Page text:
However, the key factor that makes it possible for neurons to actually talk to one another are ‘junctions called synapses’. Synapses are infinitesimal gaps between the axon terminal and nearby neurons. There is an intricate network of synapses in our brain.
When signals fire across the gap, they trigger the neurotransmitters. Neurotransmitters jump across the gap and find cells that they would like to partner. Once that happens they latch themselves on to their preferred cells. Apparently different neurotransmitters have different preferences and so link to different neighboring cells. These actions repeat themselves at very high speeds, very much like electrically wired transmissions. Now, the Dendrites- a cell’s wavy branches- take over. They reach out to those cells, to receive information. The mammoth information highway swings into action.
You must be wondering where all this is leading- hang on in there! The ‘neuronic and synaptic secrets’ are going to be out in just a while. You’ll be privy to why you forget some things while remembering others.
The super memory connector
The Hippocampus is the hard disc of our brains. It tucks away information that it thinks important into the deeper and long-storage recesses, making it easier to retrieve. It doesn’t stop with that- it connects these bits of information to other bits of memories, which in turn connect to our senses and our emotions. To make that clearer, when you smell freshly baked bread or the yummy aroma of a chocolate cake- it takes you way back to the most delicious bakery that you used to haunt years and years ago. As the aroma hits your nostrils, it triggers ‘forgotten memories’ stored in your hippocampus. This little wonder of an organ quickly establishes connections with those past memories.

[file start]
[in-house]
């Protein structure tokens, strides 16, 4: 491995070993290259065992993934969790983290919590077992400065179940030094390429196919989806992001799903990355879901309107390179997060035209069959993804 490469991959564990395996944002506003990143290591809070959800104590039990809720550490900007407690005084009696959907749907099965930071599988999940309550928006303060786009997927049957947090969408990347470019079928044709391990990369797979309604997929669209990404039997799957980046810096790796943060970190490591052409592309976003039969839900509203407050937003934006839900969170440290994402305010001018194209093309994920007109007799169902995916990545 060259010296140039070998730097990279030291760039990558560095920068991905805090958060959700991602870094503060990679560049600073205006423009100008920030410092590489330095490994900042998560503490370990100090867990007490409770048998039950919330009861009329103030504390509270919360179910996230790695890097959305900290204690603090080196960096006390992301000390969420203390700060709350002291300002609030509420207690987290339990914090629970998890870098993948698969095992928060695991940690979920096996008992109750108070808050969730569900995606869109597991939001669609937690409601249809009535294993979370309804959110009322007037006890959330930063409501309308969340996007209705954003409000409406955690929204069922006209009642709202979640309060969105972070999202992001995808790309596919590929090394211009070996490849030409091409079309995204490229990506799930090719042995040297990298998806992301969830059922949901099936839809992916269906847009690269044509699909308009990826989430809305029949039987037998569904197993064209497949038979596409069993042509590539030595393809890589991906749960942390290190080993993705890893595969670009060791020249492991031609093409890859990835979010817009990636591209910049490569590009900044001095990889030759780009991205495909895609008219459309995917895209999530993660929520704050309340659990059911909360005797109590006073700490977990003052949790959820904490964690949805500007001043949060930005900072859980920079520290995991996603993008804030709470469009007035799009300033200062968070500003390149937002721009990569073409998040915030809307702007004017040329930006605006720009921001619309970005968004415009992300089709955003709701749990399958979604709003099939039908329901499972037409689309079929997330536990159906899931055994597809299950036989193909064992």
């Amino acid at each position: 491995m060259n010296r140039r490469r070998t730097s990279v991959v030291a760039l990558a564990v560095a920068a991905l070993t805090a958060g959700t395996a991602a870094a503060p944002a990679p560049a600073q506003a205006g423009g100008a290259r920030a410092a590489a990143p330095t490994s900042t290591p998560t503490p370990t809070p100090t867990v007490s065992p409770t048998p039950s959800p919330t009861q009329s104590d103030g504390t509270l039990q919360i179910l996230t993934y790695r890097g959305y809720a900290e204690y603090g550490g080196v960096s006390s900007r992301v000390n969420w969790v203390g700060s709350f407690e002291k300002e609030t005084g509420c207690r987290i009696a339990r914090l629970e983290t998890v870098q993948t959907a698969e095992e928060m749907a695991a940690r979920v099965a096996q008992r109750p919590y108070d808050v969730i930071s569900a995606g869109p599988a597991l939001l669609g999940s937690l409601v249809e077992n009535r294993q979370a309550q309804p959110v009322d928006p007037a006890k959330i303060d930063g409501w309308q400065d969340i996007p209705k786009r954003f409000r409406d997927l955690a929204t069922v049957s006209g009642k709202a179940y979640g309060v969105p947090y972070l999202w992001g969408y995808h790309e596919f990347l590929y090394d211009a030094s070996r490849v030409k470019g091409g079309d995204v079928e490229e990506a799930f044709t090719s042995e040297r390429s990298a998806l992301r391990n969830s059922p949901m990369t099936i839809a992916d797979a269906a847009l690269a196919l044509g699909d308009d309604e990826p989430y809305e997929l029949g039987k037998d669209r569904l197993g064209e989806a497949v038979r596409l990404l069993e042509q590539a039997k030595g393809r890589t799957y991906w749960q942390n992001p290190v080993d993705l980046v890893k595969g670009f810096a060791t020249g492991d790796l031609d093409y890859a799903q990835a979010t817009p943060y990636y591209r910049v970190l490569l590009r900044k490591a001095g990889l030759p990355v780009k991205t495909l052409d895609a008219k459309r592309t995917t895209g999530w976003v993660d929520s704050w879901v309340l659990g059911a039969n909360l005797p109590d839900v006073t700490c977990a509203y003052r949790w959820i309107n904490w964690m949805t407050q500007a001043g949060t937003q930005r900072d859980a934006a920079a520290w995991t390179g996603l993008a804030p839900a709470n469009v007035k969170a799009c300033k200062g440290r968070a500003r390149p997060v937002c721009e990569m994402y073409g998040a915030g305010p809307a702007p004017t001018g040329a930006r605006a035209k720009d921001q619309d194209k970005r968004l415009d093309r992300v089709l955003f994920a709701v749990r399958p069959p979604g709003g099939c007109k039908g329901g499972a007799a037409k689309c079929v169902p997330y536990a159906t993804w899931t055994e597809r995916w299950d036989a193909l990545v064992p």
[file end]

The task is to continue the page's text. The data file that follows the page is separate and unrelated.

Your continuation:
With the information highway roaring into action, the cells become busy. Signals pass back and forth between them. Synapses become busier and as connections become stronger, the synaptic junction reinforces itself. As you train, learn and experience things in your daily life, your brain is busy organizing data into its various compartments. During the process of memory building, some synapses may be eliminated, new ones built or existing synapses reinforced.
Why you forget
It seems odd that this ‘powerful memory retainer’ doesn’t allow us to store everything. Well, maybe that isn’t fair– after all even computer hard discs gasp for space. However, retentivity depends on two main factors- how strongly memories are captured and how powerfully our senses are tuned to them.
Short-term memories- short life
Look at it this way. When you leave home, your grocery list is fresh in your brain . But when you reach the supermarket, the list seems to have evaporated. No amount of brain racking helps. This is because the memory of the grocery list was just a casual storage- in the RAM. Switch off the computer and there’s nothing in it. On your way to the supermarket, a hundred thoughts filtered through your brain. Many of them sort of overwrote some of the items in the list, causing you to forget. Short-term memories apparently live for a very, very short span of time. Try remembering a house-address or a telephone number a couple of minutes after you see it, and you will know what I mean.
Unpleasant memories fade away
Some memories hurt and we consciously try to ‘selectively block them out’. We deliberately want to bury them and forget. Your mind helps you forget some unpleasant moments in your life or at least helps to tone down the intensity. Not all memories can be stifled.
Unaccessed memories decay
If parts of a memory are not accessed frequently, it tends to go into cold storage, from where retrieval is tough. Information decays and then buries itself altogether. You forget it completely.
Why you remember things
Long-term memory is different. Memories of different kinds store themselves differently in different chambers. Let’s take a look!